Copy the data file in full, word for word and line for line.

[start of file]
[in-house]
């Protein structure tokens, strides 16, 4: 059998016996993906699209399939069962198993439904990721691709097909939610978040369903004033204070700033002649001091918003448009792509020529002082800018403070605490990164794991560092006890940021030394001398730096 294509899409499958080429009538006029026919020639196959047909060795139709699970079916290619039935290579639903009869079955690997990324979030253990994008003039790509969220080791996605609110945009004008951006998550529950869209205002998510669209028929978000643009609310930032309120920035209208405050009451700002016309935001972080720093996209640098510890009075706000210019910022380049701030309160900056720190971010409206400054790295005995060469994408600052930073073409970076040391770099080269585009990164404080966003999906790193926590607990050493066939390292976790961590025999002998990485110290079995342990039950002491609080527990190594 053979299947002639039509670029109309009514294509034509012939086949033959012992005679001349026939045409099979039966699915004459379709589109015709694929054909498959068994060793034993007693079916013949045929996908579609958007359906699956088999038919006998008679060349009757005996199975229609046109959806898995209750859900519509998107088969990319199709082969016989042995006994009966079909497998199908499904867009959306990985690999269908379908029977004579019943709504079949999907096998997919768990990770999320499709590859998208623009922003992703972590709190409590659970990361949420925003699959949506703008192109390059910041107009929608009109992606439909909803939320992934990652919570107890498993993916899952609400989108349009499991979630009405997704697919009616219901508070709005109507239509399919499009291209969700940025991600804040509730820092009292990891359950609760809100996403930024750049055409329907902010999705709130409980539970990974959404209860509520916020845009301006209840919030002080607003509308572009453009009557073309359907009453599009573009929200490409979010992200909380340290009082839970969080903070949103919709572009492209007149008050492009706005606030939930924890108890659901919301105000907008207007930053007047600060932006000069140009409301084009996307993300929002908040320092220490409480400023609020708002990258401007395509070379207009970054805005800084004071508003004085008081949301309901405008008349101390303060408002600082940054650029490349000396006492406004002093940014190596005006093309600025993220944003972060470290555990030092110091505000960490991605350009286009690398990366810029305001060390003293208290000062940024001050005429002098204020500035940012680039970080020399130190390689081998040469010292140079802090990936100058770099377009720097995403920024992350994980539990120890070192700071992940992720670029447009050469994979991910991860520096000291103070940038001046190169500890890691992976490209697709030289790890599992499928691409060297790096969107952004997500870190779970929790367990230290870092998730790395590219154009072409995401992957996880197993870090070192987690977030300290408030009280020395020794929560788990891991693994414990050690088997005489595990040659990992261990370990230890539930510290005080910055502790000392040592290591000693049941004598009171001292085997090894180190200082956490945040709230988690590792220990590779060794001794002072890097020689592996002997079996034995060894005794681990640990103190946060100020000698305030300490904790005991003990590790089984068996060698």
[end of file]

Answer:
[in-house]
């Protein structure tokens, strides 16, 4: 059998016996993906699209399939069962198993439904990721691709097909939610978040369903004033204070700033002649001091918003448009792509020529002082800018403070605490990164794991560092006890940021030394001398730096 294509899409499958080429009538006029026919020639196959047909060795139709699970079916290619039935290579639903009869079955690997990324979030253990994008003039790509969220080791996605609110945009004008951006998550529950869209205002998510669209028929978000643009609310930032309120920035209208405050009451700002016309935001972080720093996209640098510890009075706000210019910022380049701030309160900056720190971010409206400054790295005995060469994408600052930073073409970076040391770099080269585009990164404080966003999906790193926590607990050493066939390292976790961590025999002998990485110290079995342990039950002491609080527990190594 053979299947002639039509670029109309009514294509034509012939086949033959012992005679001349026939045409099979039966699915004459379709589109015709694929054909498959068994060793034993007693079916013949045929996908579609958007359906699956088999038919006998008679060349009757005996199975229609046109959806898995209750859900519509998107088969990319199709082969016989042995006994009966079909497998199908499904867009959306990985690999269908379908029977004579019943709504079949999907096998997919768990990770999320499709590859998208623009922003992703972590709190409590659970990361949420925003699959949506703008192109390059910041107009929608009109992606439909909803939320992934990652919570107890498993993916899952609400989108349009499991979630009405997704697919009616219901508070709005109507239509399919499009291209969700940025991600804040509730820092009292990891359950609760809100996403930024750049055409329907902010999705709130409980539970990974959404209860509520916020845009301006209840919030002080607003509308572009453009009557073309359907009453599009573009929200490409979010992200909380340290009082839970969080903070949103919709572009492209007149008050492009706005606030939930924890108890659901919301105000907008207007930053007047600060932006000069140009409301084009996307993300929002908040320092220490409480400023609020708002990258401007395509070379207009970054805005800084004071508003004085008081949301309901405008008349101390303060408002600082940054650029490349000396006492406004002093940014190596005006093309600025993220944003972060470290555990030092110091505000960490991605350009286009690398990366810029305001060390003293208290000062940024001050005429002098204020500035940012680039970080020399130190390689081998040469010292140079802090990936100058770099377009720097995403920024992350994980539990120890070192700071992940992720670029447009050469994979991910991860520096000291103070940038001046190169500890890691992976490209697709030289790890599992499928691409060297790096969107952004997500870190779970929790367990230290870092998730790395590219154009072409995401992957996880197993870090070192987690977030300290408030009280020395020794929560788990891991693994414990050690088997005489595990040659990992261990370990230890539930510290005080910055502790000392040592290591000693049941004598009171001292085997090894180190200082956490945040709230988690590792220990590779060794001794002072890097020689592996002997079996034995060894005794681990640990103190946060100020000698305030300490904790005991003990590790089984068996060698």